(Apologies for the title, but I couldn't resist). So, I came across this article on Wasted Blog today. It is one of those scenarios where I'm not quite sure which surprises me more. The gist of the story is that a woman is suing for sexual harassment because in the team meeting, employees were spanked for various infractions, be they arriving late to the meeting or interrupting people. In addition, the other employees would heckle the spankee with such comments as, "Bend over, Baby!" and "You've been a bad girl".
So, I will go in order of occurrence (or as close as I can tell).
In this day and age, it is not appropriate to spank co-workers. The fact that the spanking occurs in a group setting and is a theoretically standard practice does not make it okay. Even if everyone participating says they are okay with it - it is not okay.
As, I have mentioned I work with teenagers. And one of the things we have struggled to convey to them is that there are things you might be totally okay with doing that are going to make other people uncomfortable. And not everybody is comfortable expressing their discomfort. Yes, in a perfect world people would always speak up in these situations, and in return their peers would appreciate their honesty rather than shaming them for being a [insert the derogatory term of choice here]. But that is not the case.
And so sexual harassment laws exist not just to protect people from being coerced into having sex, but also to make sure that the work environment does its best to respect everyone's level of comfort - expressed and unexpressed.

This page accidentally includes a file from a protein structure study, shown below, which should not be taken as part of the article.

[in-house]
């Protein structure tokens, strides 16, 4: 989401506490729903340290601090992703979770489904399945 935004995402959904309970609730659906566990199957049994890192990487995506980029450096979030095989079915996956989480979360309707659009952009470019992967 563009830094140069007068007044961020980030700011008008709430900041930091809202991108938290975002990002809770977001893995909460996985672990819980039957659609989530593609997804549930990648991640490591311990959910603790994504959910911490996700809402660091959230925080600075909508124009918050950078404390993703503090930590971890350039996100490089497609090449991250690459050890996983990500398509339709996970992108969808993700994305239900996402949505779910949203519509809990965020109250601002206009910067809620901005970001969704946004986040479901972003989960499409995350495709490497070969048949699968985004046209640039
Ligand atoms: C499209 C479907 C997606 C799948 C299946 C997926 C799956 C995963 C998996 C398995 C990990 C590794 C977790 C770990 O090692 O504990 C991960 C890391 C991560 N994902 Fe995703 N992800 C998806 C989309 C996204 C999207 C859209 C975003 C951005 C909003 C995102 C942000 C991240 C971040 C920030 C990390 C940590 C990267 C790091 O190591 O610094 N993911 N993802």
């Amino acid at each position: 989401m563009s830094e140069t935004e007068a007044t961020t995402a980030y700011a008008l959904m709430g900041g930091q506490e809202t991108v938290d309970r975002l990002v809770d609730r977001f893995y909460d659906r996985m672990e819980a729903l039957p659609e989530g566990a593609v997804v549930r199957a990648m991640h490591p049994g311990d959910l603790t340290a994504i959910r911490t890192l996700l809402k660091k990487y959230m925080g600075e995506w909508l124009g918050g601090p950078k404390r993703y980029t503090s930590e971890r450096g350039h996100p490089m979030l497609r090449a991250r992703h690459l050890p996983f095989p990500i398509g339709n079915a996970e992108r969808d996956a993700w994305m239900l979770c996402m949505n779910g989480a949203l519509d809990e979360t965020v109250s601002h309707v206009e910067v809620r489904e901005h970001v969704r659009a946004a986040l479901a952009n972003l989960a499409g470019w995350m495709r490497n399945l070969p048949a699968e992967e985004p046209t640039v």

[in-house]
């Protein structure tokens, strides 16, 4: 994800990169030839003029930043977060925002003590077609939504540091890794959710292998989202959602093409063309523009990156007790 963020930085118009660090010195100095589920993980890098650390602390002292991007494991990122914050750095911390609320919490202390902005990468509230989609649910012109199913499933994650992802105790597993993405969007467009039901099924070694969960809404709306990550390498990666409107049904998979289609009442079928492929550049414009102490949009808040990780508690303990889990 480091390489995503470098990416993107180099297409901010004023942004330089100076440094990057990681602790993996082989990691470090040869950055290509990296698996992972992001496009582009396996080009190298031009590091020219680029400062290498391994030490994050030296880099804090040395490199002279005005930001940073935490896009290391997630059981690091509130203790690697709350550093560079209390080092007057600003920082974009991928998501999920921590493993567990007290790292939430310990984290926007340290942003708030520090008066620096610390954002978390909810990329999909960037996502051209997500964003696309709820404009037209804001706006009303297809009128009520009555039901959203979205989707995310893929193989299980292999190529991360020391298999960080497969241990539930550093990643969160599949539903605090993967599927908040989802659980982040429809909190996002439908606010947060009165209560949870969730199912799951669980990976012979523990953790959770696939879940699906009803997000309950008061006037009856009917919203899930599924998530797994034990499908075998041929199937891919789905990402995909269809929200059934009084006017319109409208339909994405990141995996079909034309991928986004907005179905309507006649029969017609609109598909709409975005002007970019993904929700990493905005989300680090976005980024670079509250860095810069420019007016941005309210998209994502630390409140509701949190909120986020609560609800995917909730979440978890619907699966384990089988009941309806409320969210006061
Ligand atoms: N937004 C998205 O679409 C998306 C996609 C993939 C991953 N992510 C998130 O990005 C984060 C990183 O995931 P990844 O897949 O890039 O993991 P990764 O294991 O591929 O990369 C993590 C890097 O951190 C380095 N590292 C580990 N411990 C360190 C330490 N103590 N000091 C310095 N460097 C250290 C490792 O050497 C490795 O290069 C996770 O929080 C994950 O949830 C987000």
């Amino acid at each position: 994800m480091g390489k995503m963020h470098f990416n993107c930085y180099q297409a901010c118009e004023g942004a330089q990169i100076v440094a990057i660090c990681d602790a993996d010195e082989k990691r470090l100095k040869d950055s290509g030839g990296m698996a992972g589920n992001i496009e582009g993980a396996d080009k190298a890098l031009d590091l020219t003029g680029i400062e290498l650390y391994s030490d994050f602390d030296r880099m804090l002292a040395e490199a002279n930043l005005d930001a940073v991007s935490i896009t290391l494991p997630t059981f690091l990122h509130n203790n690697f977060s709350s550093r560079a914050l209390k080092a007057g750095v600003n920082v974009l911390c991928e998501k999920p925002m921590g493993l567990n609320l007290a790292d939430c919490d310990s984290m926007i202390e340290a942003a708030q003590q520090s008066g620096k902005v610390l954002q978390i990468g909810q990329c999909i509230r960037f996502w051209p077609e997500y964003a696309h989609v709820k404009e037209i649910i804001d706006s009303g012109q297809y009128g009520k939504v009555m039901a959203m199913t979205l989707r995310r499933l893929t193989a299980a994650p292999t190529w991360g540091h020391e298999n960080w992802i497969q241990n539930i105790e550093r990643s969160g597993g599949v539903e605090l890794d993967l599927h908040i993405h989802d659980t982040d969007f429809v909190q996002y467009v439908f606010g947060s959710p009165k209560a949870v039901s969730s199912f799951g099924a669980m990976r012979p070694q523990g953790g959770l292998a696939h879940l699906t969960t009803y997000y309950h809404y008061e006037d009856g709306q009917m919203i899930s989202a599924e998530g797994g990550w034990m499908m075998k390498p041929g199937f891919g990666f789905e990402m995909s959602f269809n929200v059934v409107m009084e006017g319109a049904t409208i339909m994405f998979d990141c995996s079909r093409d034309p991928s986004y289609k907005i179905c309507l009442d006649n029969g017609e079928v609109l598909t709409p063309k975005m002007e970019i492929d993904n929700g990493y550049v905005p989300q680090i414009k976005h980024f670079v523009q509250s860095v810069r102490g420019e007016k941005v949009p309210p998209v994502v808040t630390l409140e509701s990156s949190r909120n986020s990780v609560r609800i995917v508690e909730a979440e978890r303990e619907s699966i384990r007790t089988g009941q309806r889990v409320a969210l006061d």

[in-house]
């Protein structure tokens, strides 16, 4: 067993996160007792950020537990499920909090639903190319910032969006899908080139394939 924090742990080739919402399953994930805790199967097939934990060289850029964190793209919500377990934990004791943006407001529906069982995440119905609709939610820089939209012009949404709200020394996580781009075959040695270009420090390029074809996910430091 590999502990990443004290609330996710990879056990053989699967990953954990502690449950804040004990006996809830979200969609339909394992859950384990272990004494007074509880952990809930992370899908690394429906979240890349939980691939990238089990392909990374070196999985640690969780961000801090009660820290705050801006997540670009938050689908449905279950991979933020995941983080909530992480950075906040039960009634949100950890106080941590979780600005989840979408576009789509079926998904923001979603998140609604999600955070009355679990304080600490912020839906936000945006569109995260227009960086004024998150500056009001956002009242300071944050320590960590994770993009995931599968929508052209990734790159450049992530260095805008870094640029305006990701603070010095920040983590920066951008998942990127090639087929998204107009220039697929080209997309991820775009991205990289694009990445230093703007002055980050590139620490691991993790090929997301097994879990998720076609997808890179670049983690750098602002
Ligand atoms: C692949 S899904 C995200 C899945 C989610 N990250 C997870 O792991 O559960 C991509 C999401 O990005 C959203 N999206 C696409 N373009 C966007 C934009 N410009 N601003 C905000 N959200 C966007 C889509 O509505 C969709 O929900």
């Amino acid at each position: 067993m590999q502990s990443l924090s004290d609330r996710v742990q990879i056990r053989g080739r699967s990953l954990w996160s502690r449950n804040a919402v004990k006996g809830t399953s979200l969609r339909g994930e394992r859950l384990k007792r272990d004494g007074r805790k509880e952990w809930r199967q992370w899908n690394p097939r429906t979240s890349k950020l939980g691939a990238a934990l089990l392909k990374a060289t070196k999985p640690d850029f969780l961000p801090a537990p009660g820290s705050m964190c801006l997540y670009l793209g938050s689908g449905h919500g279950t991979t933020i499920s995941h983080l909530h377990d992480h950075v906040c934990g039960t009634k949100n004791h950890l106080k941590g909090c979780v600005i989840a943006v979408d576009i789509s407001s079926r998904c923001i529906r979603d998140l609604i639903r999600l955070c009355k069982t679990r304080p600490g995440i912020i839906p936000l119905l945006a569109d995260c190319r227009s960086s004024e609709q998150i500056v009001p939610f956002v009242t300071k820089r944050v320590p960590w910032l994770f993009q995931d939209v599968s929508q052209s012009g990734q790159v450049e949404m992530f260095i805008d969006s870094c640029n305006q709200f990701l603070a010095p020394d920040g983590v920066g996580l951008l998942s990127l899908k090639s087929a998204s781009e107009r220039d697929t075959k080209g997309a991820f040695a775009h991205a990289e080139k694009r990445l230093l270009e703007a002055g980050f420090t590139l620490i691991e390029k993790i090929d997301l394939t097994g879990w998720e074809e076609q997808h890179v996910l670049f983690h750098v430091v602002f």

Color me equally surprised about the comments made by other employees. They - while innocuous on the surface - didn't help the situation feel less sexually charged. I recognize there was probably those who were simply trying to lighten the mood, after all dead silence would have been creepy in a different way. And some probably heckled to cover their own discomfort.
But really, in a team meeting?
Now, it seems that the employee who has brought the suit did not vocalize her discomfort. It is unclear from the article whether the company had an HR for her to bring this issue to. Certainly the fact that her supervisor was the one doing the spanking made that a tougher conversation to start. And again, I must return to, should you have to tell your supervisor that spanking is not appropriate workplace behavior?
But, when reached for comment the company responded, in part, that the spanking were to increase morale and build camaraderie. Huh? By making the employees all hate the spanker? By encouraging them to find another company that doesn't condone spanking? By getting the employees to plot together how to get said spanker back?
The company also stated that they spanked both male and female employees. That drives me crazy. So the sexual harassment is okay, because is wasn't based on gender discrimination? What? Sexual harassment is sexual harassment, whether it involves one gender or two (or three). Encouraging inappropriate touching of all employees is not better than not doing it.